Rockabilly Voodoo Tunes by The Cramps for All Hallows’ Eve
While I hope this post serves as appreciation for the Cramps, a revolutionary punk rock band in their own right, I understand some of you could be looking for cool, horror-inspired tones for the coming weeks. Therefore, I created 10 of the best songs by The Cramps for Halloween. Some are obvious, others with a bit of trivia, and each worth a listen.
Before the list, you should know that The Cramps were formed by Lux Interior and Poison Ivy, a couple of groovy cats who encouraged one another through any forum they ventured into including music. Drummers, bassists, and others came and went, but Poison Ivy and Linux Interior would remain with the band until their final show in 2006 at the Marquee Theater in Temple, Arizona.
The band started in 1976 and performed at CBGBs and Max’s Kansas City during the punk rock revolution in New York. Blending their influences of rockabilly and old-school rock ‘n’ roll with a side of blues and a mix of the strange, the band produced a revolutionary sound they called Rockabilly Voodoo, sometimes called Pyschobilly. It can be said that The Cramps helped pave the way for what would become the Horror Punk genre, and for that we should all be entirely grateful.
Now, without further ado, here is your list of the 10 songs by The Cramps I’d recommend for Halloween. Enjoy, swine.
Goo Goo Muck
Popularized in recent years due to Jenna Ortega’s dance on a show called Wednesday, “Goo Goo Muck” is one of The Cramps’ finest songs from their collection. Those creepy, yet satisfying lyrics of a monster looking for something to eat with Poison Ivy’s smooth rockabilly guitar always bring the awe of coolness to my bones. Easy to dance to with a slice of sinister – you can’t beat it.
I Was A Teenage Werewolf
“I Was A Teenage Werewolf” was an obvious choice for this list. That subtle pounding that builds and Lux Interior’s shrill, sometimes howling voice hooks its fangs in you. The song encapsulates the essence of a werewolf, this animal rage inside you that you are begging to be stopped. Beyond its lyrical components, I believe this song showcases one of the most unappreciative aspects of The Cramps – their openings. They are often smooth, always cool, and, above all else, give you a reason for your ears to ask for more.
The toe-tapping, boogie-induced tune known as the “Zombie Dance” had to make the list, no? What’s Halloween without the idea of the walking dead transforming into the dancing dead? And for their lifeless bodies, The Cramps provided a high-pitched rhythmic guitar with a jungle drum beat that is sure to make any walking stiff move their hips.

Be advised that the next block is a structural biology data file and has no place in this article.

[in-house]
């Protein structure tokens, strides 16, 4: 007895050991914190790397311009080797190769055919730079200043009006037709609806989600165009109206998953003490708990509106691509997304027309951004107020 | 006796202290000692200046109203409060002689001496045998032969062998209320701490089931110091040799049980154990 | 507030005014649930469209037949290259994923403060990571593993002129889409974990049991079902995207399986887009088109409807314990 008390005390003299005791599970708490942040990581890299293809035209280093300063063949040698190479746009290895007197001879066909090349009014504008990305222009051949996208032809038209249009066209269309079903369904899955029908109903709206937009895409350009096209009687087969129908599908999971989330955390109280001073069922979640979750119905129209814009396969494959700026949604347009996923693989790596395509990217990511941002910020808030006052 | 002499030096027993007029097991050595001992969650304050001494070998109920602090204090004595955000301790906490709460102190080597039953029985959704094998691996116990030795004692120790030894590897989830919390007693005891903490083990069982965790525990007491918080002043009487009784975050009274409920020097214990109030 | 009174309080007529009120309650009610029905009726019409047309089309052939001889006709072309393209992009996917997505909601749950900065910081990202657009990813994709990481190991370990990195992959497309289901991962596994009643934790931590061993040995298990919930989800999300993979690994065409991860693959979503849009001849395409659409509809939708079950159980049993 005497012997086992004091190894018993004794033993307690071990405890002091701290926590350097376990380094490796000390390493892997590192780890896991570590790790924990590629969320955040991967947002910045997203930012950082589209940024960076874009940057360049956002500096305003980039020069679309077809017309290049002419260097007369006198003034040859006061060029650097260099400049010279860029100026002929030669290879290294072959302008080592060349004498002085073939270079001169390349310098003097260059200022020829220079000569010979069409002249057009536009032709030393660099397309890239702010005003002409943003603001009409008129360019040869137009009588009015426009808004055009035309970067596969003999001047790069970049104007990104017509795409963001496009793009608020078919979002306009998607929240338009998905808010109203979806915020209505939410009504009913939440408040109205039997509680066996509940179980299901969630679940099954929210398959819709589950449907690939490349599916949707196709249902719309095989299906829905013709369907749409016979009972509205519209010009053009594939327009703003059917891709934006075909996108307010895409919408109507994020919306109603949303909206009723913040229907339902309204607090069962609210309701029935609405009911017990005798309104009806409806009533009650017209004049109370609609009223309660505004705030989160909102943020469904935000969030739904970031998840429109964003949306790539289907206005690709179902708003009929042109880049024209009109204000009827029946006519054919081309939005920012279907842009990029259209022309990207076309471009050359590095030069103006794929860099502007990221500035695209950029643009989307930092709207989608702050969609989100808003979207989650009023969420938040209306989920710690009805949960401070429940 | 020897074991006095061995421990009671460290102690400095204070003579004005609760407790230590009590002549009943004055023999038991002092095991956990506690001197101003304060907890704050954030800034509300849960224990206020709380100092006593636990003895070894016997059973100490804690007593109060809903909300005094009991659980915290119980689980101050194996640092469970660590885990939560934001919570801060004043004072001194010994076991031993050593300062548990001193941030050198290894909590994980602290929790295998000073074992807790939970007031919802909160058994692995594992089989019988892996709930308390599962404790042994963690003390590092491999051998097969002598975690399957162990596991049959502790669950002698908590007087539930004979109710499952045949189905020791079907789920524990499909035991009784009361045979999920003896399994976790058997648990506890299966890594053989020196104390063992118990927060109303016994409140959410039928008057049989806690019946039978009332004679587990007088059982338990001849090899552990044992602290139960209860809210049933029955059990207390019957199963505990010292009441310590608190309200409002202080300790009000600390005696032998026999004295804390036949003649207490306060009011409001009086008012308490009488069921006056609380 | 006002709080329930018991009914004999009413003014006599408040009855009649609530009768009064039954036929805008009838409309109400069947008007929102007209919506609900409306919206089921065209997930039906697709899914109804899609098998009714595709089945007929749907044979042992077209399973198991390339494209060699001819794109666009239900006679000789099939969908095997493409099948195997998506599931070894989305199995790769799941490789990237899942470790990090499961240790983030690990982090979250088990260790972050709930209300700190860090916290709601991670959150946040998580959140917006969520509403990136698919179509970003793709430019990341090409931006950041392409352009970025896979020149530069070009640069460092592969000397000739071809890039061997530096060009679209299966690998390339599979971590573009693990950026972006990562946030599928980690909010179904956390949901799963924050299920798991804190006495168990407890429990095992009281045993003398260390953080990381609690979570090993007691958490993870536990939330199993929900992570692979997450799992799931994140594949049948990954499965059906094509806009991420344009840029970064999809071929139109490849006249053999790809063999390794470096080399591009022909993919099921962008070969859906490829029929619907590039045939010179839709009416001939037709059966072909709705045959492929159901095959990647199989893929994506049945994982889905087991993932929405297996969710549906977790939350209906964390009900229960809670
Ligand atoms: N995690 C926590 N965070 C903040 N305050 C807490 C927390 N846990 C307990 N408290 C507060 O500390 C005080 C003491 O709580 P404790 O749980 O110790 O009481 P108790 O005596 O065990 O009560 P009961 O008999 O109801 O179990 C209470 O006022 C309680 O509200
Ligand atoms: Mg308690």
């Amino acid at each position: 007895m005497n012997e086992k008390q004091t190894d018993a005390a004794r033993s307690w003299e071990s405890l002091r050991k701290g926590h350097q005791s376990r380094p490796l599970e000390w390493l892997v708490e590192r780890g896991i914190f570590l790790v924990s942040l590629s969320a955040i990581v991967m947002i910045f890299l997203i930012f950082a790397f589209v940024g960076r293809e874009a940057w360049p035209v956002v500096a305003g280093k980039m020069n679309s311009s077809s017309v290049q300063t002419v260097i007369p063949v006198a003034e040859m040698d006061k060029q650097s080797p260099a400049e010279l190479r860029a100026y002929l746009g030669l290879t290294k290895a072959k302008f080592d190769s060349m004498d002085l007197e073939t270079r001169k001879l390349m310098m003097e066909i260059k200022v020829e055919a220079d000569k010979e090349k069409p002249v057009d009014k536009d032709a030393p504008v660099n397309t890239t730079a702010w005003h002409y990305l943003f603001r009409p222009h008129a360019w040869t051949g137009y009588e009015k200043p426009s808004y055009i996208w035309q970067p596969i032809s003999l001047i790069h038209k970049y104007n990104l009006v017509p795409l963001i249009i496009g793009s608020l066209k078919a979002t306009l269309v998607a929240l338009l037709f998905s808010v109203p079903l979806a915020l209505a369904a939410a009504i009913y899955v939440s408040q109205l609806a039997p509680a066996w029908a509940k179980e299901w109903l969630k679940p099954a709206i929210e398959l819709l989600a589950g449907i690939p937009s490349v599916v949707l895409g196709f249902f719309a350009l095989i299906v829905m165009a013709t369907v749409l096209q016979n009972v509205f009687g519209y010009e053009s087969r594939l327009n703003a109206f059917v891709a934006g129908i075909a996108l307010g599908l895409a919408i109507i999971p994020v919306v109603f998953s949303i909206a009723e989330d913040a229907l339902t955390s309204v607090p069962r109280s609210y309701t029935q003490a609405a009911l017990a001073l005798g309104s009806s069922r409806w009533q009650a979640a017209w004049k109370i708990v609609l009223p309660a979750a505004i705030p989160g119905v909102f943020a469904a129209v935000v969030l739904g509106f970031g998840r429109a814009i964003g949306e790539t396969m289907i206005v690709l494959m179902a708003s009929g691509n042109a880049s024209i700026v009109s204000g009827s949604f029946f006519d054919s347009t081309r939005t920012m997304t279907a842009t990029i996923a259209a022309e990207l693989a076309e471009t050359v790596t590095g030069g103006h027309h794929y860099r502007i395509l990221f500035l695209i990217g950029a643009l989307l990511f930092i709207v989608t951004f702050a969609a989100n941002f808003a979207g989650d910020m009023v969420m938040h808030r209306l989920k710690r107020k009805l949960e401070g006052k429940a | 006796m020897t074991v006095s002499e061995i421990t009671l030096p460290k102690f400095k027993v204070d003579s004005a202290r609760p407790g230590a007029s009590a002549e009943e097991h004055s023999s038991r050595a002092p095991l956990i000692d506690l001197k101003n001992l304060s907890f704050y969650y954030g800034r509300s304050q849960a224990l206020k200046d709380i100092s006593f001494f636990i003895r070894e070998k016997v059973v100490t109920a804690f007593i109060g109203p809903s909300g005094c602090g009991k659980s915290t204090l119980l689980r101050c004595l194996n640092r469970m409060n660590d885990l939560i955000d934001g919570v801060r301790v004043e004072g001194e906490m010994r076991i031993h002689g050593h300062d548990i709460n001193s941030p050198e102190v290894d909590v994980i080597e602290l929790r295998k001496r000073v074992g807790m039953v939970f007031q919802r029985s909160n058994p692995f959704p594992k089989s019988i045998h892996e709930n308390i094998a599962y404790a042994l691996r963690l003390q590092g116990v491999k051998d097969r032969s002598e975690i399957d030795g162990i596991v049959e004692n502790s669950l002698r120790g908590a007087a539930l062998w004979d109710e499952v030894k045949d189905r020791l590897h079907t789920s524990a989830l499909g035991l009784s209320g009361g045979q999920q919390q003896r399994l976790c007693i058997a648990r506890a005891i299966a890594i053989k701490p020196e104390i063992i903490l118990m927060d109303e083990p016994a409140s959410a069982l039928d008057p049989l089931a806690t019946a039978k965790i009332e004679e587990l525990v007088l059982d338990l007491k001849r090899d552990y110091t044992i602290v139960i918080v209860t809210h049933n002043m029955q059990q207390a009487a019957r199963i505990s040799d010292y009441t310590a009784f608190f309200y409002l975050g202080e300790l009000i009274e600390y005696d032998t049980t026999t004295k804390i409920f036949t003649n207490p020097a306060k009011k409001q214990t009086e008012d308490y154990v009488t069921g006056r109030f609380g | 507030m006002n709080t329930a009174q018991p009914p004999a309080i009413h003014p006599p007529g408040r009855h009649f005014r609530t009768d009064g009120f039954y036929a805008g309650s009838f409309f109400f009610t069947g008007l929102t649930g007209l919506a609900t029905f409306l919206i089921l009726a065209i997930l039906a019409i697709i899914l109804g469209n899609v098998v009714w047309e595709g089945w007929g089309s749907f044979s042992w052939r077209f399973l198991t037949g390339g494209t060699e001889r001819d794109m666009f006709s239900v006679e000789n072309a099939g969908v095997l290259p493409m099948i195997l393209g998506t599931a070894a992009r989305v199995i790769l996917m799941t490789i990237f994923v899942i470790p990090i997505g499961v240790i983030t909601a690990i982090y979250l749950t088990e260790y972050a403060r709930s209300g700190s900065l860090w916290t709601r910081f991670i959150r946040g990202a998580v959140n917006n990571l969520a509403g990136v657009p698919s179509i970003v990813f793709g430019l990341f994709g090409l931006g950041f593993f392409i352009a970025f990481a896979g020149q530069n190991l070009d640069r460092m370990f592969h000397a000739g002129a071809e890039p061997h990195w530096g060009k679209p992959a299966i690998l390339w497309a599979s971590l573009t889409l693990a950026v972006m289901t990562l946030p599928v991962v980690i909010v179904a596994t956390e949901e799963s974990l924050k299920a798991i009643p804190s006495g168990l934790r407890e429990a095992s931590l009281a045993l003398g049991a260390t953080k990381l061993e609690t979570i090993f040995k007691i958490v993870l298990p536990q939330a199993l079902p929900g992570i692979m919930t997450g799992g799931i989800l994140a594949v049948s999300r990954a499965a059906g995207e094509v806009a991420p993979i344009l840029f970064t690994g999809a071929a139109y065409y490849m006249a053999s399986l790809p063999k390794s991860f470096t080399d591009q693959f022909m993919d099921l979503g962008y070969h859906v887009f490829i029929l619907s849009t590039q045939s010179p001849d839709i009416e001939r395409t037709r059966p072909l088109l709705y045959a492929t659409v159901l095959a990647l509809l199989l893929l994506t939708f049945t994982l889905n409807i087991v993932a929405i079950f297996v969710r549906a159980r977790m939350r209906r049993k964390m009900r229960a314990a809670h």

“Human Fly” has to be one of the best songs that show the unique stellar sounds Poison Ivy can conjure. I love the guitar opening that twirls from low to high like a fly buzzing around until Lux Interior’s voice joins the game. Much like “I Was A Teenage Werewolf,” this song showcases The Cramps’ ability to transform their sound, whether it be voice or guitar, into the song’s subject matter without losing their identity in the process. The Cramps’ grotesque imagery with the lyrics always pairs with the sound transporting you to another dimension or cosmic reality where humans can be flys without a reason why.
The Creature from the Black Leather Lagoon
For those who don’t know, the video for “The Creature from the Black Leather Lagoon” was banned from MTV. The poor studio execs thought the video was too provocative with it featuring moments like Poison Ivy sitting on Lux Interior’s face. Sounds like family fun to me. No matter, musical it’s stellar. And if you are in the mood to rage, maybe throw some pumpkins around this Halloween, this song could get you pumped for those teenage sinister acts thanks to the screams of “smash, splash” in the chorus.
What’s Behind the Mask
Halloween can be about exposing your inner desires and hiding, mysteriously behind a mask. With “What’s Behind the Mask” by The Cramps, your curiosity is heightened with perfect time-beat drops and a driving guitar. You can feel the insanity in Lux Interior’s voice as he demands to know the face of a masked woman. It’s a song that is perfect for those who are eager to be romantically teased this Halloween.
Aloha from Hell
Kicking off with a snap drum, followed by this easy strumming guitar, “Aloha from Hell,” mixes the demonic with Hawaiian vibes. Lux’s voice sounds a bit like Elvis, if you ask me, pushing his mouth and offering that yodel sound. Overall, within the lyrics of the song, I can’t help but think the true meaning behind it is to tell a former lover to go to hell.
This tune, beyond its lyrical theme, makes the list due to its role in the 1985 masterpiece – The Return of the Living Dead. Landing at the first track of the motion picture soundtrack, “Surfin’ Dead” is the perfect tune for a bunch of teenage punks dealing with a horde of zombies. If you haven’t seen the film, this ought to give you more than a reason to check it out.
Honorable Mention: Mean Machine & Strange Love
Back in 1995, The Cramps appeared in a Halloween episode of Beverley Hills 90210. Titled “Gypsies, Cramps, and Fleas,” you can find “Mean Machine” and “Strange Love” within the episode. Brief as their appearance may be, and as shocking as it might seem, it is still cool to see Lux Interior in his all-black onesie in between shots of dramatics that always false less than short when it comes to entertainment.